Secure Telephone Identity Problem Statement and Requirements (RFC7340)
Original Publication Date: 2014-Sep-01
Included in the Prior Art Database: 2014-Sep-24
Internet Society Requests For Comment (RFCs)
J. Peterson: AUTHOR [+3]
In many communication architectures that allow users to communicate with other users, the need arises for identifying the originating party that initiates a call or a messaging interaction. The desire to identify communication parties in end-to-end communication derives from the need to implement authorization policies (to grant or reject call attempts) but has also been utilized for charging. While there are a number of ways to enable identification, this functionality has been provided by the Session Initiation Protocol (SIP) [RFC3261] by using two main types of approaches, namely, P-Asserted-Identity (PAI) [RFC3325] and SIP Identity [RFC4474], which are described in more detail in Section 5. The goal of these mechanisms is to validate that the originator of a call is authorized to claim an originating identifier. Protocols like the Extensible Messaging and Presence Protocol (XMPP) use mechanisms that are conceptually similar to those offered by SIP.
Internet Engineering Task Force (IETF) J. Peterson Request for Comments: 7340 NeuStar, Inc. Category: Informational H. Schulzrinne ISSN: 2070-1721 Columbia University H. Tschofenig September 2014
Secure Telephone Identity Problem Statement and Requirements
Over the past decade, Voice over IP (VoIP) systems based on SIP have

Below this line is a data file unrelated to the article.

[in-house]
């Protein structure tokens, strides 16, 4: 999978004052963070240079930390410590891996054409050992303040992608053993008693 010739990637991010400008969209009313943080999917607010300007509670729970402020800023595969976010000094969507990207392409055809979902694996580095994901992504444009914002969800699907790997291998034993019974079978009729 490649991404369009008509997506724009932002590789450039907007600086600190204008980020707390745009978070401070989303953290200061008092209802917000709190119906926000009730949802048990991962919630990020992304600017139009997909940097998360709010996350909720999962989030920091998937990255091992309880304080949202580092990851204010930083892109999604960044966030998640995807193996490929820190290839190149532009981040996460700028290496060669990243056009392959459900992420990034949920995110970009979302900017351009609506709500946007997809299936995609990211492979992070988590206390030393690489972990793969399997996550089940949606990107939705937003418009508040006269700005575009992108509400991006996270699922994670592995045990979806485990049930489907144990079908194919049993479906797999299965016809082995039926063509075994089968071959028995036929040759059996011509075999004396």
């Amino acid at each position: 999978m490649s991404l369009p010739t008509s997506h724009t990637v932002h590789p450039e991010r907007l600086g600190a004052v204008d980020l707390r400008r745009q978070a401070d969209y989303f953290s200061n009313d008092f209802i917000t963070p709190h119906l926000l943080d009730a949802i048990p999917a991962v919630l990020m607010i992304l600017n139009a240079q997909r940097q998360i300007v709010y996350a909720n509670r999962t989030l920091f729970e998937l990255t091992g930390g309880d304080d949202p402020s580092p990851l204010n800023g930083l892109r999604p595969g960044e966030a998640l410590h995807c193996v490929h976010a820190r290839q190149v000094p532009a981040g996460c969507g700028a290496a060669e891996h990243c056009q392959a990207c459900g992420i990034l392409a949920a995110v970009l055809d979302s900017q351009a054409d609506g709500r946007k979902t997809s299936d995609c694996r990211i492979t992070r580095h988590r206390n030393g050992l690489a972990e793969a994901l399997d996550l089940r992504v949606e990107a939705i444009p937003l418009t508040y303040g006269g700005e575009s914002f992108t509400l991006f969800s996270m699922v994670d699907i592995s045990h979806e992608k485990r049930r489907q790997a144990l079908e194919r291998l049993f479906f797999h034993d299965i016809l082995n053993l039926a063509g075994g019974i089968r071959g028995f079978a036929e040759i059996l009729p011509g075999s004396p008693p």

replaced many traditional telephony deployments. Interworking VoIP
systems with the traditional telephone network has reduced the
overall level of calling party number and Caller ID assurances by
granting attackers new and inexpensive tools to impersonate or
obscure calling party numbers when orchestrating bulk commercial
calling schemes, hacking voicemail boxes, or even circumventing
multi-factor authentication systems trusted by banks. Despite
previous attempts to provide a secure assurance of the origin of SIP
communications, we still lack effective standards for identifying the
calling party in a VoIP session. This document examines the reasons
why providing identity for telephone numbers on the Internet has
proven so difficult and shows how changes in the last decade may
provide us with new strategies for attaching a secure identity to SIP
sessions. It also gives high-level requirements for a solution in
Status of This Memo
This document is not an Internet Standards Track specification; it is published for informational purposes.
This document is a product of the Internet Engineering Task Force (IETF). It represents the consensus of the IETF community. It has received public review and has been approved for publication by the Internet Engineering Steering Group (IESG). Not all documents approved by the IESG are a candidate for any level of Internet Standard; see Section 2 of RFC 5741.
Information about the current status of this document, any errata, and how to provide feedback on it may be obtained at http://www.rfc-editor.org/info/rfc7340.
al. Informational [Page 1]
RFC 7340 STIR Problem Statement September 2014
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